Married Patients Survive Better Ater Heart Surgery

Photo Courtesy: UPI

PHILADELPHIA, Oct. 29 (UPI) — Cardiac surgery patients who are single, divorced or widowed have a 40 percent higher chance of dying post-operation than their married peers, researchers found in a new study.

The research supports previous studies that have found advantages for married people, because of the benefits of having close social support, but why marriage is beneficial and associated with survival or not developing new functional disabilities after surgery is not clear.

“While it has been established that the chances of survival following major surgery may be better among married versus unmarried persons, it is not known how marriage ‘marries’ with actual postoperative function,” said Dr. Mark Neuman, an assistant professor of anesthesiology and critical care at the University of Pennsylvania, in a press release. “Understanding this may be useful for identifying patients who may be in need of additional support and targeted interventions aimed at improving functional recovery.”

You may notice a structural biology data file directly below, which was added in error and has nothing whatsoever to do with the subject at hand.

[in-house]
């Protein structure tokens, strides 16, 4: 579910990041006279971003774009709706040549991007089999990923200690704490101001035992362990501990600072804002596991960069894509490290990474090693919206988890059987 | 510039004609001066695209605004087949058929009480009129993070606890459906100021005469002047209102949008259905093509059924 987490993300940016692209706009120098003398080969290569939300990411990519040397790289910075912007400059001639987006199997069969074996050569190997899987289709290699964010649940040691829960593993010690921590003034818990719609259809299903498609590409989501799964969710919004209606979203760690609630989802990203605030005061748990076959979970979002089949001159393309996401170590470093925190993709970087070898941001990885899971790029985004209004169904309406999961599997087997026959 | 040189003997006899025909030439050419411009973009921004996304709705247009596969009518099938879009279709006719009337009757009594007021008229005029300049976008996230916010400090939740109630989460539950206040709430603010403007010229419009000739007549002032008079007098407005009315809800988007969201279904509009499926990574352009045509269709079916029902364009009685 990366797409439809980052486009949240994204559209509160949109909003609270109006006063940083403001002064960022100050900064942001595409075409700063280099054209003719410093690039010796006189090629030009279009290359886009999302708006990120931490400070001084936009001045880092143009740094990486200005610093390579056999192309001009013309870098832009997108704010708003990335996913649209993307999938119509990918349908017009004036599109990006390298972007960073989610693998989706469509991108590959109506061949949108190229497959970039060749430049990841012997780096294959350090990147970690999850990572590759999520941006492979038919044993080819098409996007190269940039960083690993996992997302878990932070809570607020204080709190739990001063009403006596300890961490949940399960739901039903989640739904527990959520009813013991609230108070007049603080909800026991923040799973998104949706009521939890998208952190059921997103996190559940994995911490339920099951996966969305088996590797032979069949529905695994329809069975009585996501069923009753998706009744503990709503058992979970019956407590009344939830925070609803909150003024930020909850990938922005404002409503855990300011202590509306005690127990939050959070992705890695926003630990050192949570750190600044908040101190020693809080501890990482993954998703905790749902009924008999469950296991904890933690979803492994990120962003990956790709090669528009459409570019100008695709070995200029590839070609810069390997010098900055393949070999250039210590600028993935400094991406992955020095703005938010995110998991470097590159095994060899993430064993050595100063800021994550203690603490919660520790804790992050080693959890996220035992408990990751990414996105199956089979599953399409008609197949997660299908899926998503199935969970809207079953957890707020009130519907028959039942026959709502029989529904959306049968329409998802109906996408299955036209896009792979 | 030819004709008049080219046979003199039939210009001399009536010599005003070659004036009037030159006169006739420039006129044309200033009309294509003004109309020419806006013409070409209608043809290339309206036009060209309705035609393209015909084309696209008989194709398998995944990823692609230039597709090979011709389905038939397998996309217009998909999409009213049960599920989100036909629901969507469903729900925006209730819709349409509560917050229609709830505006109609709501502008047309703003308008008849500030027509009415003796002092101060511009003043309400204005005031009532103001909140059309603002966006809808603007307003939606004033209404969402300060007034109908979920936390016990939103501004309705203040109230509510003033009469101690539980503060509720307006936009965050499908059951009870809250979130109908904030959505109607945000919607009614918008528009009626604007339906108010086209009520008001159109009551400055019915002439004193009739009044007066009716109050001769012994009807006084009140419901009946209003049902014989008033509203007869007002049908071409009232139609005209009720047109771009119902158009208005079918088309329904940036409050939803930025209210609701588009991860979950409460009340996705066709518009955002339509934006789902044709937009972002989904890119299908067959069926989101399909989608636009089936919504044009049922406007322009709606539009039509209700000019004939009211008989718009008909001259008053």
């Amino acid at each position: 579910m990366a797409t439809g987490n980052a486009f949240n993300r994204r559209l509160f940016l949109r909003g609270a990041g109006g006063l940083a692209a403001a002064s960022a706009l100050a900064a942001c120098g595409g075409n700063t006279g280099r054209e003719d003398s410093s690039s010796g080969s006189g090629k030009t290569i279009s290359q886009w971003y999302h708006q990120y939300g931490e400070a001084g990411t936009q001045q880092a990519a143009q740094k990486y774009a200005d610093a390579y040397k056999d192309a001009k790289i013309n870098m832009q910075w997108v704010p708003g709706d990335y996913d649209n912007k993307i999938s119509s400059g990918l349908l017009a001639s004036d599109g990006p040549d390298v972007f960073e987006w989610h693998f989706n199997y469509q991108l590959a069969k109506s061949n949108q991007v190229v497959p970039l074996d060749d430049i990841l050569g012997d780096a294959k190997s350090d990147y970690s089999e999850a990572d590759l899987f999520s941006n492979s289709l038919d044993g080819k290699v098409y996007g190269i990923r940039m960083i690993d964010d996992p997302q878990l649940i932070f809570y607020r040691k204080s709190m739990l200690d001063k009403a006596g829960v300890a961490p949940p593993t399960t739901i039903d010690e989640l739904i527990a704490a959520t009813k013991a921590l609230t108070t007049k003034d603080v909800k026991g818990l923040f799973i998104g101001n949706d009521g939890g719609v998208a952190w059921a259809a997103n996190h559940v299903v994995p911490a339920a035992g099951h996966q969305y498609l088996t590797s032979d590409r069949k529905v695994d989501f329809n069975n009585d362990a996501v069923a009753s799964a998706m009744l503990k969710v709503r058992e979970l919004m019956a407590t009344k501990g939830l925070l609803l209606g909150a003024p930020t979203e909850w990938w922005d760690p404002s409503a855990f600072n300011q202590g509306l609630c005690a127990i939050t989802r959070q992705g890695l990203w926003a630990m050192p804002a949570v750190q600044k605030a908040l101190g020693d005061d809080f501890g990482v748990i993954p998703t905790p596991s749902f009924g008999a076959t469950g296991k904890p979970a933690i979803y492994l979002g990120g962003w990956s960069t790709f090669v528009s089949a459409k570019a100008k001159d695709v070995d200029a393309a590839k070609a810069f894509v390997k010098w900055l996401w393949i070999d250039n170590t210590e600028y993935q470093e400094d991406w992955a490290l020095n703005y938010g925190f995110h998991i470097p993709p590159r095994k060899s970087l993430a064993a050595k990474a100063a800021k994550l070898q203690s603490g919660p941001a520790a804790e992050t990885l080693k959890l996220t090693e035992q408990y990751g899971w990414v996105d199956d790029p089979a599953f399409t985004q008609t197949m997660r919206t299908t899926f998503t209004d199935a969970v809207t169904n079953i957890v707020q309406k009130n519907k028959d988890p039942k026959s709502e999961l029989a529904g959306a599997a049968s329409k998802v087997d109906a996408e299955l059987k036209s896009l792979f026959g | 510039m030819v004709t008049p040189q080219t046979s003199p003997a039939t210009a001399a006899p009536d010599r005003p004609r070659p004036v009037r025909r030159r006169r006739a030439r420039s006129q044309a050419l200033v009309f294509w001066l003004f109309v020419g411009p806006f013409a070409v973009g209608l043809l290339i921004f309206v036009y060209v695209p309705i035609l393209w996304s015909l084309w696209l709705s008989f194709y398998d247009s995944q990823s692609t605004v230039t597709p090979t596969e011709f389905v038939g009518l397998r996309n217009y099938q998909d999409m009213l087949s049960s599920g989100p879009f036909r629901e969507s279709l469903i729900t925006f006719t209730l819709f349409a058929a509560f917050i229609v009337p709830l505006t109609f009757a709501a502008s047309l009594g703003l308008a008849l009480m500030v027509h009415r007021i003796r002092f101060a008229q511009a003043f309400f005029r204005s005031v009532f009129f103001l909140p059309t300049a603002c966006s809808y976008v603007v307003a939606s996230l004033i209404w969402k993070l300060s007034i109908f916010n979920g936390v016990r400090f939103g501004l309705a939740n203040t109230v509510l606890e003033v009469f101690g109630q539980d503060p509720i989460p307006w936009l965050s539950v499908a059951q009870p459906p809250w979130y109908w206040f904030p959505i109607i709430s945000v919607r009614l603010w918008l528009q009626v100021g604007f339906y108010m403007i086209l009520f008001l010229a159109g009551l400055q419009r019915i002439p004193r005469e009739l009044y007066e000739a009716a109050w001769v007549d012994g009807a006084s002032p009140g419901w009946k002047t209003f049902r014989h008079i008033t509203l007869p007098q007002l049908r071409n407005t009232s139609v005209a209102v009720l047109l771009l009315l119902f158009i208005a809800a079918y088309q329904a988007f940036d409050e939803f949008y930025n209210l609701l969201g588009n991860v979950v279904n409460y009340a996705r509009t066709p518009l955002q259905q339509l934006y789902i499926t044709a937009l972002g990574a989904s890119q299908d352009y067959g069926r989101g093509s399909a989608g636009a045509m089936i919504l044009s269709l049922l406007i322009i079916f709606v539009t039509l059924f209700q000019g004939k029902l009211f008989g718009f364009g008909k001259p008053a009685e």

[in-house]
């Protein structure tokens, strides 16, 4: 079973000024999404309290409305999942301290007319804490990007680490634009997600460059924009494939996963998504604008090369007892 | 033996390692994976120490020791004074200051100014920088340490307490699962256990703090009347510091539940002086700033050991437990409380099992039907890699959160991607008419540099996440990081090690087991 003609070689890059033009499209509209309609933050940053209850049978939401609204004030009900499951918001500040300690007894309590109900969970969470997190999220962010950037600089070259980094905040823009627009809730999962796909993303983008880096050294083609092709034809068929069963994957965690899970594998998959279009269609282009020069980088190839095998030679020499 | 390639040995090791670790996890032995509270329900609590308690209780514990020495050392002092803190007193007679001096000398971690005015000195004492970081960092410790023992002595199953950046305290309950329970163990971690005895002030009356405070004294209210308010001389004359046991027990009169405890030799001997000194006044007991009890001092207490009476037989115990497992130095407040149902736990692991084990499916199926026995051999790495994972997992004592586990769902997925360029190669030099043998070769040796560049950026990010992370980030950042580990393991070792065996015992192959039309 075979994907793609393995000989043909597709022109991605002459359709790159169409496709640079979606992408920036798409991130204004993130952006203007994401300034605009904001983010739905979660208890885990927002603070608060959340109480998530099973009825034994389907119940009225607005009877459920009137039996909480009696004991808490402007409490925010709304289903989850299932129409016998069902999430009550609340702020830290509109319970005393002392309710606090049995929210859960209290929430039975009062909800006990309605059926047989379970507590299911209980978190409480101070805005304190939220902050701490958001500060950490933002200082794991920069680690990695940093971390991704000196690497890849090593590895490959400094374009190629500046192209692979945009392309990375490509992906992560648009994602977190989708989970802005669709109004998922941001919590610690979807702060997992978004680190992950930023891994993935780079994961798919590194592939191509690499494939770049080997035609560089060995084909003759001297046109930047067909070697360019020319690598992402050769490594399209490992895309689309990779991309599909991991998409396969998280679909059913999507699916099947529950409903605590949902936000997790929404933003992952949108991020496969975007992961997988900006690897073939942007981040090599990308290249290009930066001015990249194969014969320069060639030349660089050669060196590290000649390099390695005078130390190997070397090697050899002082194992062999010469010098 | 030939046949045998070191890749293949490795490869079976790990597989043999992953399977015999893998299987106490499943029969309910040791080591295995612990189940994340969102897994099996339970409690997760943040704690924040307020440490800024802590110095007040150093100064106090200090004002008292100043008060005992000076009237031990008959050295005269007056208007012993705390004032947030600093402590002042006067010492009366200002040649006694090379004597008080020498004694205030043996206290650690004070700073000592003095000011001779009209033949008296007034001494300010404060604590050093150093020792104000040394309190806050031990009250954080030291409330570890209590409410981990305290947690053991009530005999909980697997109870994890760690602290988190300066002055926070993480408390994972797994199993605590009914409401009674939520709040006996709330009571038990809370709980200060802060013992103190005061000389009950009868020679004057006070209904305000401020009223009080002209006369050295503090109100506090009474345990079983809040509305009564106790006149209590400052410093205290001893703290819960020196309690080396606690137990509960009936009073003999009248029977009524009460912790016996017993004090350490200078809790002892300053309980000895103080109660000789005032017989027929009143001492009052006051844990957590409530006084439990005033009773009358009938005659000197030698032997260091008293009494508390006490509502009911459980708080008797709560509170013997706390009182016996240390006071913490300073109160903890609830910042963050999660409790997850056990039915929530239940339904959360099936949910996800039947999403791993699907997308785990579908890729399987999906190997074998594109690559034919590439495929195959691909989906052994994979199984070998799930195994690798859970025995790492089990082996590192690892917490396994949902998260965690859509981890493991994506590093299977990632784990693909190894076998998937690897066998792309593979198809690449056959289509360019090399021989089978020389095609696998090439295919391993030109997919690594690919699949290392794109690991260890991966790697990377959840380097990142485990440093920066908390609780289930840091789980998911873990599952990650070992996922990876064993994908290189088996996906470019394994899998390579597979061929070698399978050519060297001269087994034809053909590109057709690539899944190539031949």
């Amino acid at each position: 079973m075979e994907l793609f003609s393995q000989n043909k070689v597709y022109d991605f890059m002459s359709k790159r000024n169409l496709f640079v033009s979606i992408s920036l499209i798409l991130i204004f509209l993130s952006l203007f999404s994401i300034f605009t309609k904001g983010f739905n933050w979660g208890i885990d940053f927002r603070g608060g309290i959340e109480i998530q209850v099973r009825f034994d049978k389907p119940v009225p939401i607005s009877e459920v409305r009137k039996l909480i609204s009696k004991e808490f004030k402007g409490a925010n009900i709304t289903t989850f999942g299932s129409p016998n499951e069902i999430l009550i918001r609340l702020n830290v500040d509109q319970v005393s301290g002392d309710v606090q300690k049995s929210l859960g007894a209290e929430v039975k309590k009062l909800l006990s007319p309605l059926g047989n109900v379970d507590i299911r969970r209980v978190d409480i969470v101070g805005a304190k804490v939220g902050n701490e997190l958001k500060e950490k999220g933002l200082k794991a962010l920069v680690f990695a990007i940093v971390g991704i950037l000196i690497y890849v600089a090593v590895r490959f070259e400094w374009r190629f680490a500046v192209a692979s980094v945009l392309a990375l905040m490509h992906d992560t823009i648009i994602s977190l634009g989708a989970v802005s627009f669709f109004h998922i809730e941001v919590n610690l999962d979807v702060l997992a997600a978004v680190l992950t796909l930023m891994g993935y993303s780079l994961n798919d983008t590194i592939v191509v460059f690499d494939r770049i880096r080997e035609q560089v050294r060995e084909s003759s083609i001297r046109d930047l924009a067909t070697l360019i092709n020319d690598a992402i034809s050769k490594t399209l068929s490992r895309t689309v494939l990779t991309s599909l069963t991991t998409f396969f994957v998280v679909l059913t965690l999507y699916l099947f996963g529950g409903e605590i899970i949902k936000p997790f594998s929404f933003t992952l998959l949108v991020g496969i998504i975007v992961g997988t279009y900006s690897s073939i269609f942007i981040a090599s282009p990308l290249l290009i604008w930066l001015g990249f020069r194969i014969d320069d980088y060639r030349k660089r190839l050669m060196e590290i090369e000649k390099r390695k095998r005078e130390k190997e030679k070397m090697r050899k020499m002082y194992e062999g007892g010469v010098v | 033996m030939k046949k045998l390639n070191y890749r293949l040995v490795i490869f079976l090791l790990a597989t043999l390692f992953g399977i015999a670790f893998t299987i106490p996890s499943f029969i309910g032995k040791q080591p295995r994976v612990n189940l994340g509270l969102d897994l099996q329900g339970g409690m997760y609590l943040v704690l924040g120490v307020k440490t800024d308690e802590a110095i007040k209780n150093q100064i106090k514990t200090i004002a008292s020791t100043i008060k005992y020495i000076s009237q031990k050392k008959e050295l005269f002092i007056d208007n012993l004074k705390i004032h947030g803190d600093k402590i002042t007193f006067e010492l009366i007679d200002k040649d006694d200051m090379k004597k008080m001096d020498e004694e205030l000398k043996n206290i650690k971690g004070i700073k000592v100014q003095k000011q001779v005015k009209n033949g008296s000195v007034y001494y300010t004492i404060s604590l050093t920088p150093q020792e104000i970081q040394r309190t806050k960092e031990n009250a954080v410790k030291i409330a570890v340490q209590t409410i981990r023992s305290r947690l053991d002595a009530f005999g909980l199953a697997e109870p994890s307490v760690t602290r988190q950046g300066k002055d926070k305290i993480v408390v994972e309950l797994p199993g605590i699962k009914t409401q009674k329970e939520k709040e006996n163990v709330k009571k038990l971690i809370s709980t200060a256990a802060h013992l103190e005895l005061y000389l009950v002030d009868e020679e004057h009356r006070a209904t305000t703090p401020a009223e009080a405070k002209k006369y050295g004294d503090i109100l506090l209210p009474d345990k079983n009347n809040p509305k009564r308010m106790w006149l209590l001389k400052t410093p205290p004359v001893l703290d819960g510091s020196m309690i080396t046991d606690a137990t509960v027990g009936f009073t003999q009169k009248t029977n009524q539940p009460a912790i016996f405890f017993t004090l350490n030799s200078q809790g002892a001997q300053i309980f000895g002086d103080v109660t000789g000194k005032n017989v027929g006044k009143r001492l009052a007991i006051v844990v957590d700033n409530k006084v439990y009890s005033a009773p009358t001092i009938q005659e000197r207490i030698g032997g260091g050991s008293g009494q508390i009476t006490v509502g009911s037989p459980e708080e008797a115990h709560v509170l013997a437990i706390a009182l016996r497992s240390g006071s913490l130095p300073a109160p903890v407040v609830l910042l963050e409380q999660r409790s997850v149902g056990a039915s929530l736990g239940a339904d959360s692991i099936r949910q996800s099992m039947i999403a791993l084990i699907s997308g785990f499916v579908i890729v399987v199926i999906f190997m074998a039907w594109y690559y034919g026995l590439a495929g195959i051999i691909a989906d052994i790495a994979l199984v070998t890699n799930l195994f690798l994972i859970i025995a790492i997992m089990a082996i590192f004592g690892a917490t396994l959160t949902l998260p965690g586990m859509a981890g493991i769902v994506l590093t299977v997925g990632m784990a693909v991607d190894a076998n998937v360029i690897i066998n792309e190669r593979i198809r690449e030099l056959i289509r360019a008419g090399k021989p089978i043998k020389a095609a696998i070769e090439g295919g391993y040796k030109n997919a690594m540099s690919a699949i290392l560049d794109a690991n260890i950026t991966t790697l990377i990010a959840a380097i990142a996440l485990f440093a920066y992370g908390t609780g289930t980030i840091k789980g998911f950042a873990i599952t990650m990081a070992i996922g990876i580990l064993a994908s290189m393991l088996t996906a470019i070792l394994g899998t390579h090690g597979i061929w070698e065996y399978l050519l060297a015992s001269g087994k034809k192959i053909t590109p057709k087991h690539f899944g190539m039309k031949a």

Neuman and Dr. Rachel Werner, also an associate professor at the University of Pennsylvania, reviewed data on 1,576 cardiac surgery patients who took part in the University of Michigan Health and Retirement Study. The study started in 1998, and participants were checked each year until 2010.

The researchers analyzed data from the participants on marital status, age, sex and comorbidities at enrollment and in the last interview before surgery, as well as how they function in basic life tasks such as eating and getting dressed.

At the outset of the Michigan study, 65 percent of the participants were married 12 percent were divorced or separated, 21 percent were widowed and two percent were never married.

Follow-up interviews over the course of the following decade showed that married people had about a 40 percent less chance of dying or developing a new disability. About 19 percent of the married participants in the study had either of the two outcomes, while 29 percent of the divorced or separated subjects, 39 percent of the widowed and 20 percent of those who had never been married had either died or developed a new disability.

The researchers said future studies need to be done to understand how marital status and surgical outcomes are linked.

The study is published in JAMA Surgery.


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